France has seen the biggest snowfalls of the past week and its resorts have been facing the full brunt of the current storm, with most either fully or largely closed for skiing until Friday. In the past week snow totals had been as much as 175cm (at Alpe d'Huez) and some of the more optimistic snow forecasts are projecting possibly as much again, and then some, on high slopes from the storm. But there's also been rain below 2000m in the last 24 hours at some areas too and violent winds. A number of resorts now have bases of around three metres – 3.2m in the Grand Massif, 2.9m at La Plagne, 2.85m at La Clusaz and 2.8m at Avoriaz and snowfall since New Year's Day is up to 70cm at Bonneval.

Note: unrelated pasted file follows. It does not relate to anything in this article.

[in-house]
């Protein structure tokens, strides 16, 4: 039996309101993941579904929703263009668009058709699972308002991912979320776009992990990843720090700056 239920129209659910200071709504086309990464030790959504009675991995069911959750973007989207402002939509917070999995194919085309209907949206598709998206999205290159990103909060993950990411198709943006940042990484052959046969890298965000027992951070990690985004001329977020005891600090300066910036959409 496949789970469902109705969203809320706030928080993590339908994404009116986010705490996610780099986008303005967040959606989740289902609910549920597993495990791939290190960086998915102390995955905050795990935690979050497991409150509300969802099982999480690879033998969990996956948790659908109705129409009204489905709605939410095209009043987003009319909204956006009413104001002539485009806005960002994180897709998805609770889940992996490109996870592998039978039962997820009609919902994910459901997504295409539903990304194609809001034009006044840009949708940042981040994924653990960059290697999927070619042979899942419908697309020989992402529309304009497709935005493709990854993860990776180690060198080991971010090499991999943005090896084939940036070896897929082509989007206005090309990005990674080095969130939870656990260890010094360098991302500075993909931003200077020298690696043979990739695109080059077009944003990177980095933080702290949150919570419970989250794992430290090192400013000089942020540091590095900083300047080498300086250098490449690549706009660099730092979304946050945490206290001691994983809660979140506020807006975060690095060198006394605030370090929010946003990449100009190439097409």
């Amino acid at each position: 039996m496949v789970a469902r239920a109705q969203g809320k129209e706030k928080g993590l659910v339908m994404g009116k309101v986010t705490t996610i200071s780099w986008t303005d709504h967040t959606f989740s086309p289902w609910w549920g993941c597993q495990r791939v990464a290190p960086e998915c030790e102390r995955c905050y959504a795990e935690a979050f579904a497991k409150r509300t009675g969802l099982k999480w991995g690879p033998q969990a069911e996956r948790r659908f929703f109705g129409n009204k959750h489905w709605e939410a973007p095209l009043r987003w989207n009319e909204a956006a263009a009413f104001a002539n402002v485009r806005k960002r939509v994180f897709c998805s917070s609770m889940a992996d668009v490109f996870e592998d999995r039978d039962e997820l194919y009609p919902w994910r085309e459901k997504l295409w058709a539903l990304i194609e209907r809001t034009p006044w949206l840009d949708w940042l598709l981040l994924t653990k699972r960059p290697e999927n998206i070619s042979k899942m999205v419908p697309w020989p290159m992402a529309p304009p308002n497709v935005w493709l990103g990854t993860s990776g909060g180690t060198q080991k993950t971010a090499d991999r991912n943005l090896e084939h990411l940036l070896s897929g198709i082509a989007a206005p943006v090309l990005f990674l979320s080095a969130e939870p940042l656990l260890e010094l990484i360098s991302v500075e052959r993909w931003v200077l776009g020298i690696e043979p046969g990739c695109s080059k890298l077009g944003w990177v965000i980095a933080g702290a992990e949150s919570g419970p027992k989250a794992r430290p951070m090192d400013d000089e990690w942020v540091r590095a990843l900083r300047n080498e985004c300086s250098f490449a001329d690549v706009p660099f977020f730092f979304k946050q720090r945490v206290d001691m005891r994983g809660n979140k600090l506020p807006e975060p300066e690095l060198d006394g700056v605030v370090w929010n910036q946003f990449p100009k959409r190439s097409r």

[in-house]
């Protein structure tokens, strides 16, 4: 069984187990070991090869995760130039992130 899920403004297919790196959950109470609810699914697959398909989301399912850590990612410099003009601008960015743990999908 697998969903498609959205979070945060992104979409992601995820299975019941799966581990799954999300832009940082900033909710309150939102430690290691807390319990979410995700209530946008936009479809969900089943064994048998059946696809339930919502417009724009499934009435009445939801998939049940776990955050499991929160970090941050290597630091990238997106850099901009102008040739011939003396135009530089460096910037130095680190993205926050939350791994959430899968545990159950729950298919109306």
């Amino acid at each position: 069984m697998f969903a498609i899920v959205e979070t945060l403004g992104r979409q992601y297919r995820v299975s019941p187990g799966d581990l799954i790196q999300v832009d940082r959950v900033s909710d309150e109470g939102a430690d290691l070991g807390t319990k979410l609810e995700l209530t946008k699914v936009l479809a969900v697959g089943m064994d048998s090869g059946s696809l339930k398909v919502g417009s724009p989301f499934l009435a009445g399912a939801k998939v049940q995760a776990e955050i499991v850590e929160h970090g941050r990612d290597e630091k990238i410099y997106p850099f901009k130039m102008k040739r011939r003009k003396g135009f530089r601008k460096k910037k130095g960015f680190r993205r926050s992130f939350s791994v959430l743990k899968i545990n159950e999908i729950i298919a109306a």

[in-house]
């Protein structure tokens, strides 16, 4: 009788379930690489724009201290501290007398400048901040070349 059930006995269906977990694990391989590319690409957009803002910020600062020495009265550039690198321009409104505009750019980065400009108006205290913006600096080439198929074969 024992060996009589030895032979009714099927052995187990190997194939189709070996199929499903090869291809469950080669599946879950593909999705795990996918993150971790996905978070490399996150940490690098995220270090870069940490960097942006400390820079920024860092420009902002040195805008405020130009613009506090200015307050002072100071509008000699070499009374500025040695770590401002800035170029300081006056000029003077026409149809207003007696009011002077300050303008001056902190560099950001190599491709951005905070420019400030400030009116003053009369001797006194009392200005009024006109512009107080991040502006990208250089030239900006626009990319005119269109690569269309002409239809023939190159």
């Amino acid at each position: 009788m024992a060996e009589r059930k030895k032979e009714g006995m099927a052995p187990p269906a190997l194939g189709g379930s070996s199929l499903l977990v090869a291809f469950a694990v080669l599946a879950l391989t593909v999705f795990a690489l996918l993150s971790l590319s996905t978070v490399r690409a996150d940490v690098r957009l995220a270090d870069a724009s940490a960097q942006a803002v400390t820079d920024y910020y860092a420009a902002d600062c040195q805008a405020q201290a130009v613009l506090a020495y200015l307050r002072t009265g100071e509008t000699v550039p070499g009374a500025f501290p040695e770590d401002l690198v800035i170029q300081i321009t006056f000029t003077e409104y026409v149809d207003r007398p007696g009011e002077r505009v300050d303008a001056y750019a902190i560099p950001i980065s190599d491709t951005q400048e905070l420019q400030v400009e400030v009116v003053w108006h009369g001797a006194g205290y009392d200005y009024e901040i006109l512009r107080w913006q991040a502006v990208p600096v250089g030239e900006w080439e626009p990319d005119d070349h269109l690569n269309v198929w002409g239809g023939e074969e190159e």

Snow depths have hit 4m (13 feet) in Italy and 2m in the Dolomites – something that hasn't happened this early in the season (if at all) for at least four years. Campo Imperatore in the Abruzzo area is the centre that reports a 1-4m base whilst Sella Nevea up in the north east on the Slovenian border has hit 3m. The deepest base in the dolomites is at Canazei in the Fassa Valley which reports the snow lying 2.2m deep. Snowfall since New Year's Day has been a little less dramatic in Italy with the biggest fall – 35cm – reported at Sulda although most areas have had a maximum of 20cm of fresh snow. Italy may get some of the biggest snowfalls of the next few days – La Thuile is forecast to get around 90cm by the weekend.